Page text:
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Everything posted by Drew

  1. @cubanmiamiboy did you catch the Bolshoi Giselle broadcast? In addition to the fugure, I thought you might have enjoyed seeing the straight diagonal of turns (instead of a circle of piques) at the end of Giselle's Act I solo....
  2. The production also flattens the class distinctions of Act I (no contrast between peasants and nobles) and has an ending in which Siegfried survives having to live with his experience....Martins has a jester, but I find it rather different from the Soviet ones--his jester is the only one to add a dimension of meaning to the ballet and not just jumps. He also never insisted his Odile's dance the fouettes--some did, some didn't--I would guess that's the same today. I only find Kirkeby's designs hard to digest in Act I but it's an abstract design for the lake scenes and a very austere one in the ballroom scene. As I remember, too, some Balanchine choreography is kept in the lake scene--it's not "back to Ivanov." Back when I saw the production (over several seasons, but all some years ago) the company un-apologetically danced like NYCB, not like an American company trying to recreate a nineteenth-century classic or, for that matter, trying to recreate the rarefied style of the greatest European ballet companies. I think Kirkeby's designs should be viewed in that spirit and, though things may have changed. I suspect that's what you should prepare yourself for in the dancing too.
  3. Wonderful photos...may be rest in peace.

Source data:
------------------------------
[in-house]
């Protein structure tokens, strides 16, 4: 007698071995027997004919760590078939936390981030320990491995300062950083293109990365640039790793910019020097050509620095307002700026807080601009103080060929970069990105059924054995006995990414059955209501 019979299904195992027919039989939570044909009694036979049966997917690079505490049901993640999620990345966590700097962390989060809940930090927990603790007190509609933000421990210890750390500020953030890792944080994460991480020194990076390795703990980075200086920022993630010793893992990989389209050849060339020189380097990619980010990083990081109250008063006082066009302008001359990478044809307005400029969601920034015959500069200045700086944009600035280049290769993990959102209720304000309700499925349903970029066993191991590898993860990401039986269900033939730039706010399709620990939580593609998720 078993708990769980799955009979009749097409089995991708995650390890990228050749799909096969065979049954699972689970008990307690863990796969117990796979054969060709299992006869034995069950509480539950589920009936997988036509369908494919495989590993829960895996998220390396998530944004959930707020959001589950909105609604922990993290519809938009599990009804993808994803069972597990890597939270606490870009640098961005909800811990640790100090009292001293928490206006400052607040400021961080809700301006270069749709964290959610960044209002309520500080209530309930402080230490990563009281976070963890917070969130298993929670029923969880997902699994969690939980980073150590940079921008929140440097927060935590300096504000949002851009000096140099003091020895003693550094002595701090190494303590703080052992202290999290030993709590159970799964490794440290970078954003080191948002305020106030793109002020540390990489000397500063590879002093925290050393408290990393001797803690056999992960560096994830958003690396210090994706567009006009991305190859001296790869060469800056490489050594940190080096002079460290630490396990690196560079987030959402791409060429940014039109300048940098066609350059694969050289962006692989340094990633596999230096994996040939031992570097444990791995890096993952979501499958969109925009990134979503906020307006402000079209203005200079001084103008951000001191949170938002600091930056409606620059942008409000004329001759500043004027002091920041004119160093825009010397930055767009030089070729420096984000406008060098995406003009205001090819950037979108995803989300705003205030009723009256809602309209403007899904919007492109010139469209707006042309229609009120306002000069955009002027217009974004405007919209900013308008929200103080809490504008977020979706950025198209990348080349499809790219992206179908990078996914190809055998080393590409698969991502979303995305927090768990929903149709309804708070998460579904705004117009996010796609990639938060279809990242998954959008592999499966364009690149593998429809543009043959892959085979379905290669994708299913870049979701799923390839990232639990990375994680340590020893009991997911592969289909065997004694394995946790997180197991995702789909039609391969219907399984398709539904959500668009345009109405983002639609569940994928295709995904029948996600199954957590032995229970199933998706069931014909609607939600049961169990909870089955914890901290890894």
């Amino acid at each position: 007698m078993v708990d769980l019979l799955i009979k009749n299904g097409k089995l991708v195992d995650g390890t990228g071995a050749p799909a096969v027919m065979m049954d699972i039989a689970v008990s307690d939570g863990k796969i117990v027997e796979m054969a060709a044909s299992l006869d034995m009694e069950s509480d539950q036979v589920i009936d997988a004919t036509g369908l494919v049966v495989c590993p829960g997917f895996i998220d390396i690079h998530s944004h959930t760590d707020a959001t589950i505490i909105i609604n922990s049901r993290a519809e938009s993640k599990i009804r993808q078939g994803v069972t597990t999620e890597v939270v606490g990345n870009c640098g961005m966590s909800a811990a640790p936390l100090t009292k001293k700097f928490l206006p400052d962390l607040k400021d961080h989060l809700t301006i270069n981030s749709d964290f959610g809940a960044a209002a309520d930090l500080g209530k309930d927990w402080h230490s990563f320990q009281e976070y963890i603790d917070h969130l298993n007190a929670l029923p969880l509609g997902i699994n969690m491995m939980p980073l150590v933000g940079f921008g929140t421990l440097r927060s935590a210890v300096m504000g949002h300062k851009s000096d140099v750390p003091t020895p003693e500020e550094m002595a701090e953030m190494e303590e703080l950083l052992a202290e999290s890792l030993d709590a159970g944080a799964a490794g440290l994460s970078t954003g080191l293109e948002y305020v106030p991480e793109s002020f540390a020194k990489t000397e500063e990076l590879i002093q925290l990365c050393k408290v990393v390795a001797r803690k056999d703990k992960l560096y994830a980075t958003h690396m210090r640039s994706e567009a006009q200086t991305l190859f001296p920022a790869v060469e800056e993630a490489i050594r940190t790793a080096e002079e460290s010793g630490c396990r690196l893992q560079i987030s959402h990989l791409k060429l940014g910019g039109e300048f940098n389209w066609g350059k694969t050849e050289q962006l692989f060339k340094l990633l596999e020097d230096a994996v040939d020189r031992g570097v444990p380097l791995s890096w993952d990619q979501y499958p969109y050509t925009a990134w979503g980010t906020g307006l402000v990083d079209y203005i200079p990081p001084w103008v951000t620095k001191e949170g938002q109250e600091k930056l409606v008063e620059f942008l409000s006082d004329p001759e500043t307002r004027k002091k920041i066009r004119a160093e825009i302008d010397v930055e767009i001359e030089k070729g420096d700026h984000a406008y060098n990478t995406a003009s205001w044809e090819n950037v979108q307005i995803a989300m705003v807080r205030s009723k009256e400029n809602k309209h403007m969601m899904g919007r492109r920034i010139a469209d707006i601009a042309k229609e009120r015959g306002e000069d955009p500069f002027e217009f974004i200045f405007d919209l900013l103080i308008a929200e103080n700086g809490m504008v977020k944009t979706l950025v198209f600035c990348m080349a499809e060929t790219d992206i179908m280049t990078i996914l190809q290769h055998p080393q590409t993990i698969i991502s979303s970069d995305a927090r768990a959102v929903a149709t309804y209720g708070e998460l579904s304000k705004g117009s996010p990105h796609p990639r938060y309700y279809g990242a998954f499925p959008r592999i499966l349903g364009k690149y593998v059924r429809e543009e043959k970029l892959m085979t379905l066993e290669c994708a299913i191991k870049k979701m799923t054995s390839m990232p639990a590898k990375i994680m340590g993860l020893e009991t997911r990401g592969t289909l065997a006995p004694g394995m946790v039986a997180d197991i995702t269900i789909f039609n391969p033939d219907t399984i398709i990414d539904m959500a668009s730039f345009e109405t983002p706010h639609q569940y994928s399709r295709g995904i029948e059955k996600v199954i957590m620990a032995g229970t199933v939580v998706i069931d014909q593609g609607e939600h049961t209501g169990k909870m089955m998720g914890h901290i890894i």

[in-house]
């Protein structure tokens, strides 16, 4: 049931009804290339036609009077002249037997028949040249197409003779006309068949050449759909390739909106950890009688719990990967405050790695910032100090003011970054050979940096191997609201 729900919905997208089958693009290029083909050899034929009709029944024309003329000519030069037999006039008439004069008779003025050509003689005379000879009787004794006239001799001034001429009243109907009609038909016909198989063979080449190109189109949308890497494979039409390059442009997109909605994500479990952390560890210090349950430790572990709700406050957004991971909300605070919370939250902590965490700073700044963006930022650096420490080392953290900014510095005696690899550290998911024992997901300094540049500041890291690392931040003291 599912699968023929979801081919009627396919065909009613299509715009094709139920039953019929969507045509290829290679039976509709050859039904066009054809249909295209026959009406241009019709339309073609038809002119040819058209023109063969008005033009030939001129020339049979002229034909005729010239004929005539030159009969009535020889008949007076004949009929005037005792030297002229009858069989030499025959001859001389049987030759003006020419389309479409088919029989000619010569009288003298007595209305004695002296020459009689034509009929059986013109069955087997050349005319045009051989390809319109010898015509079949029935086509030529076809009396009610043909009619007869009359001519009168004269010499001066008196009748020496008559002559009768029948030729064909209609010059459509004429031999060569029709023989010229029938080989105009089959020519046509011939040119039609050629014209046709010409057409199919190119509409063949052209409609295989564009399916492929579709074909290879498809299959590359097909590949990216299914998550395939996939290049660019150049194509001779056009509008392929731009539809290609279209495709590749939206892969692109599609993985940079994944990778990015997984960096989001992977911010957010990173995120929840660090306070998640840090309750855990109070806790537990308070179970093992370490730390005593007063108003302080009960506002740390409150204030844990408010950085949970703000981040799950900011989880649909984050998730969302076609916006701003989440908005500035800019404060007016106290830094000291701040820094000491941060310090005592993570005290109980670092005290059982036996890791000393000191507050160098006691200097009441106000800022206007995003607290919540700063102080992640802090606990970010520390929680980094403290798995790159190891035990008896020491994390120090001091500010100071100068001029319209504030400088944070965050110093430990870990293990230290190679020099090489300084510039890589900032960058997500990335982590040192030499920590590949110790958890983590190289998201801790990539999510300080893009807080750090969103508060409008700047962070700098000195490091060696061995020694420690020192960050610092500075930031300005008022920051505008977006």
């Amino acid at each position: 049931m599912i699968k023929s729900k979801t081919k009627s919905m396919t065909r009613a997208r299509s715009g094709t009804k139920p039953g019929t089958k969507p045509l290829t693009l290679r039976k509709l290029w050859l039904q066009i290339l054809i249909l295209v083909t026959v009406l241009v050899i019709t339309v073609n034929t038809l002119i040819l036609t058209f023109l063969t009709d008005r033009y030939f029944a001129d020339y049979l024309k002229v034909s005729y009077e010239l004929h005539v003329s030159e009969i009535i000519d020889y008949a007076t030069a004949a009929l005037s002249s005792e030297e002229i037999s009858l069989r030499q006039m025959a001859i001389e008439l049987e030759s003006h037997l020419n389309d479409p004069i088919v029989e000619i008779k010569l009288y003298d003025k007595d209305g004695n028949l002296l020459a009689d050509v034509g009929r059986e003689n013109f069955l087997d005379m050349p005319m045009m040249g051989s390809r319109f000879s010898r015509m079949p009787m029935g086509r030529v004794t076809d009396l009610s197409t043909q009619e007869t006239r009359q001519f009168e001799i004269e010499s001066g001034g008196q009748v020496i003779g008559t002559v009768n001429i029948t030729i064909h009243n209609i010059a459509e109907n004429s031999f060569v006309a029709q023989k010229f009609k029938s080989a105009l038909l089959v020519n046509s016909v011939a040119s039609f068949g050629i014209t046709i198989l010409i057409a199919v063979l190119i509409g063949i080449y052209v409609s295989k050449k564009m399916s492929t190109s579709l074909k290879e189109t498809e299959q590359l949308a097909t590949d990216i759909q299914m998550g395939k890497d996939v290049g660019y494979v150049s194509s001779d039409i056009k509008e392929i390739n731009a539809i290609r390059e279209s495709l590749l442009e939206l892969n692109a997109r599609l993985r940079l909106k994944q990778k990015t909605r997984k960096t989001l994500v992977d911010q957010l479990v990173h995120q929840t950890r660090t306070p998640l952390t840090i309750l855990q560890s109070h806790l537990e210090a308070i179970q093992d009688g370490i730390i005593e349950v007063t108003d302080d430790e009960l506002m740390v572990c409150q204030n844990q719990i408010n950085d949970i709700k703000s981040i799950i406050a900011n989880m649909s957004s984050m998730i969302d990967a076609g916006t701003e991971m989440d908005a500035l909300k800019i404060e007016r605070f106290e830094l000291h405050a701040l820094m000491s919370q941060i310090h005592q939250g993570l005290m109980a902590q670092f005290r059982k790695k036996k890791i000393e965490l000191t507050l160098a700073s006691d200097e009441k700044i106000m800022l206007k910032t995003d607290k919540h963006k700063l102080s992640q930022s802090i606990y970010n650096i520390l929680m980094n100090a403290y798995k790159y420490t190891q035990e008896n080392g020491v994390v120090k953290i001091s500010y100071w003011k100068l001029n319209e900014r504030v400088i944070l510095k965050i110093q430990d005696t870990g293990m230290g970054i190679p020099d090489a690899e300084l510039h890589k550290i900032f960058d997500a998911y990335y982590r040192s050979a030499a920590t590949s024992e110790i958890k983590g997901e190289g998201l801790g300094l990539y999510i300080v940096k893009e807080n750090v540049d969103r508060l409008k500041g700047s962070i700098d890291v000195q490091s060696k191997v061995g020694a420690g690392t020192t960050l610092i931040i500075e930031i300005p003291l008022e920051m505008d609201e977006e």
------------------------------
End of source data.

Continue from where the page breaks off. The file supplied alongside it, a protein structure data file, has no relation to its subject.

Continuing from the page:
4. I don’t want to over-rate the sophistication of 14-year olds, but this was partly my suspicion when I saw the photo (long before I knew Copeland had said a word about it and possibly before she had since my algorithms do feed me Russian ballet students from time to time). The young dancers didn’t seem merely excited about dancing in Bayadere (though they may also have been so —probably were)—the point of the photo seemed to be that their makeup was a giant hoot. And it is very hard for me to think that some of the hilarity that the photo projected did not include a touch—or more—of outright racism however little they may have understood the full implications of that racism. It is a little harder for me to say I think they knew there would be blowback—and obviously I don’t think they knew how bad it would be—but when I saw the photo, I at least wondered if it didn’t have a semi “trolling” motivation. I can’t know. My point is simply that I am not as confident as many posting above that the girls were posting entirely innocently. Do they deserve death threats? No. And...uh...Would I liked to be judged for the rest of my life on things I did and said at the age of 14? No—but I also wouldn’t deny what was wrong or stupid about them. I also know very well that the history of race and racism in Russia is very different than the history of race and racism in the United States. But I find claims that Russians therefore are not or can’t be racist to defy credibility or to be based on an extremely limited notion of what racism is. “Pushkin’s ancestor” or Russia’s lack of involvement in the transatlantic slave trade etc. —these are important but do not encompass a more complex history. As far as the ballet itself goes, it is worth remembering that Petipa was not Russian. On France and blackface people are welcome to read Fanon on French advertising or even google more recent controversies. And France of course was very much involved in the transatlantic slave trade and had slavery in its colonies through 1848. (If Copeland tried to ‘open a dialogue’ with the Bolshoi as suggested above, I think they would, at best, pay no attention to her. At best.)